Life after rehab can feel like a whole new world. Our sober living guide will help you create the most supportive environment possible for your new life in recovery.
- Living in a sober house after treatment has been proven to increase your chances of long-term recovery.
- Your guide to early addiction recovery and sober living.
Getting treatment for addiction is only the first step on the long road to successful addiction recovery. Once you complete treatment, learning to live in recovery is like finding your way in a whole new world. Early recovery can be lonely, confusing and stressful at times. In this early stage, it’s especially important to make the right choices that will push your life in a positive direction. Two important aspects of this are finding a new group of people to hang out with and finding a living situation that will be supportive of your recovery.
Meeting Sober Friends in Recovery
Becoming sober will inevitably cost you a few friends as you realise that many of your relationships were based around using. The people you once hung out with who are still abusing drugs and alcohol aren’t conducive to your addiction recovery – it’s essential to surround yourself with sober peers who have shared experiences and whom you can rely on for support. Sober living can feel lonely at first, but overcoming feelings of isolation is essential, as loneliness is one of the most common relapse triggers.
Of course, forming a whole new social circle is easier said than done. We’ve compiled these tips to help you meet new friends who share your values and know how to have sober fun.
Where to Find Sober Friends
1. Regularly Attend Recovery Meetings.
Finding a support group in your local area is important for recovery, but it can also be a great place to meet like-minded people.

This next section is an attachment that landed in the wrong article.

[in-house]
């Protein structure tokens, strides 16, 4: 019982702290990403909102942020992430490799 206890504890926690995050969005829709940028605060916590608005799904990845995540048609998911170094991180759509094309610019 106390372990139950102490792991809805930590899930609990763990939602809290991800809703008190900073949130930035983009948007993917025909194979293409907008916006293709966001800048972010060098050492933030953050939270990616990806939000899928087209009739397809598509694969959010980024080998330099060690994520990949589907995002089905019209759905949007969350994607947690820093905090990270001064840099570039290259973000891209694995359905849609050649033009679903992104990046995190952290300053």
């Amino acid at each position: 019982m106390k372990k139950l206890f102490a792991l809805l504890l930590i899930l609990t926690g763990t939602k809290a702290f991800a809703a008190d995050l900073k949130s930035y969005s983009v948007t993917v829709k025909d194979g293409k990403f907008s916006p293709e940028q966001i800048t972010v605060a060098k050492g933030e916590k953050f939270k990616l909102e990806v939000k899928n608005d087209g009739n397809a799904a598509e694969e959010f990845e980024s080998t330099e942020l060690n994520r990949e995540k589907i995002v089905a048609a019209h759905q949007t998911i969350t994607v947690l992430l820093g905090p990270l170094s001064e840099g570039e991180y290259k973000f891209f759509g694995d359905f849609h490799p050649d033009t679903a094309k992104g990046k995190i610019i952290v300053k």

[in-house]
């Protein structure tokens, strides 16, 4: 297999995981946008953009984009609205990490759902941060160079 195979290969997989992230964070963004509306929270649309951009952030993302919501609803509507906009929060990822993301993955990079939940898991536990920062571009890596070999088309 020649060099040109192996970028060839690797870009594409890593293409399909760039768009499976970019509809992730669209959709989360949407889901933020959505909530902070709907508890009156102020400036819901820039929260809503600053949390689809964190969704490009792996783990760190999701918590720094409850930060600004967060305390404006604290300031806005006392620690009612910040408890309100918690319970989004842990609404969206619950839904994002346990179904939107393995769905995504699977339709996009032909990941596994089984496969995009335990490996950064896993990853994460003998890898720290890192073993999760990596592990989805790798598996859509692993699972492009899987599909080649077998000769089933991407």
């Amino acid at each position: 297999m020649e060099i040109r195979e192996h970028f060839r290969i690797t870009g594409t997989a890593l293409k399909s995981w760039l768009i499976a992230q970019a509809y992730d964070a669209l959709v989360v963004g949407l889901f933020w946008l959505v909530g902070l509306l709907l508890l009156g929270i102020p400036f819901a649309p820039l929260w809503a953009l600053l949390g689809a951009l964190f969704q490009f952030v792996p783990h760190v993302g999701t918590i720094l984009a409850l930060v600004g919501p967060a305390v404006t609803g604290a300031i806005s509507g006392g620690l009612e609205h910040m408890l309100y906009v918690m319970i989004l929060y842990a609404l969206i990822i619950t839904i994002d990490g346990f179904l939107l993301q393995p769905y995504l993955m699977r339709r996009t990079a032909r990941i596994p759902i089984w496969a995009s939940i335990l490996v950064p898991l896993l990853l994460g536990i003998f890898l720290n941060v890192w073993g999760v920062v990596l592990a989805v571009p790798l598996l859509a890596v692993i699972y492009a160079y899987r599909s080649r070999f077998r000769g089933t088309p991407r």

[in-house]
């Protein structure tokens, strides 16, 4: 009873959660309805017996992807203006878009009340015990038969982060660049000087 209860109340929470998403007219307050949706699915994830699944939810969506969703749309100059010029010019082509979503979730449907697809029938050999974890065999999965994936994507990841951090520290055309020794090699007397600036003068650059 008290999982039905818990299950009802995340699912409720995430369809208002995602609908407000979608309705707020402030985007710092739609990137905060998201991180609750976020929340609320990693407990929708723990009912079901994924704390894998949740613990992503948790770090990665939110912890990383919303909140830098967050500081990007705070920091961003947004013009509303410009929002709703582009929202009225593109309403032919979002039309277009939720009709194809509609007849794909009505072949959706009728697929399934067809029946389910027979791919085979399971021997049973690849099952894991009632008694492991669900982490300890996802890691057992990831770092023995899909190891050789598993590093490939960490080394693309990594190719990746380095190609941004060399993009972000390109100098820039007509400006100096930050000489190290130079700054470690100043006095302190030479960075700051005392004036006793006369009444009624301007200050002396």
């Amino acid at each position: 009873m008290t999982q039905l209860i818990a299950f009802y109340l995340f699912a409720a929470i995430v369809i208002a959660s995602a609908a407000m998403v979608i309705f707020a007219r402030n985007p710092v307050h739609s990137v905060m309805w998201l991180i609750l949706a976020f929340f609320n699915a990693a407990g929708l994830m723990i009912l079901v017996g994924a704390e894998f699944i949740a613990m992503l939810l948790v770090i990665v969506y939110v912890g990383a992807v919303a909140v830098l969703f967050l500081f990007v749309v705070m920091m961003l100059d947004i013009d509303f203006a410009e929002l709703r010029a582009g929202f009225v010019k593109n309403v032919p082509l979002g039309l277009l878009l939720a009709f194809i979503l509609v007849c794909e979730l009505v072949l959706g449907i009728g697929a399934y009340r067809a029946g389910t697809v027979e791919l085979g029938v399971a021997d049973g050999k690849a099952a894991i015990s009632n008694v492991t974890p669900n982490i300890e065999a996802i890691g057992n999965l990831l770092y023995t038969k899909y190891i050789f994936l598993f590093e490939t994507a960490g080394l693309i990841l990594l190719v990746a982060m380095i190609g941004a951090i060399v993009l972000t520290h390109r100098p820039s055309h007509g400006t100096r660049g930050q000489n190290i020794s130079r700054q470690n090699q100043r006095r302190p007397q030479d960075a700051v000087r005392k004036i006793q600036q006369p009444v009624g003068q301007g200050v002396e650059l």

2. Seek Out Sober Meet-ups.
Check online for sober meet-ups in your area, which can include getting together to participate in sports, outdoor activities, concerts, travel, or attending a BBQ where you know everyone shares at least one thing in common — sobriety.
3. Hit The Gym.
Of course not everyone you meet at the gym will be living sober, but someone who heads to the gym after a long day at work instead of a bar is more likely to have habits aligned with sober living.
4. Check Out the Bookstore or Library.
Try hitting up a library or bookstore on a Saturday night. If you enjoy reading, this can be a great place to meet like-minded people. Even if you’re not a huge reading fan, browsing magazines or having a late night dessert in the bookstore café could lead to conversations with other people who’d rather not spend their Saturday night getting wasted.
Not only is volunteering great for the community and great for your well-being, it can also be a great place to meet new people. Whether you’re walking dogs or serving those in need a hot meal, people who are willing to give their time for a good cause may share other values with you, too — like sober living, or at least a life not fully immersed in alcohol.
6. Go Online.
Whether you frequent online recovery communities to chat online, or browse sober online dating sites, there are tons of online resources and support forums for people in recovery. If you plan to meet people from the internet in person, however, just be sure to exercise caution. And if you think you are ready to start dating, be sure to follow our guidelines for dating in recovery.
Another great way to meet people, or to share time with sober friends, is to travel. Travelling sober for the first time can be scary, especially if binge-drinking holidays were a common part of your past. Travelling could bring up cravings to use drugs or alcohol again which is why it’s best to travel with a sober group, or go on a sober vacation, and always make a plan to use your supports and attend meetings while travelling.
Where to Find Recovery-Supportive Housing
For some, you may have a family waiting at home for you when you return from treatment. In these cases it’s important to involve your family members in your treatment so they can fully understand the best way to support you in recovery.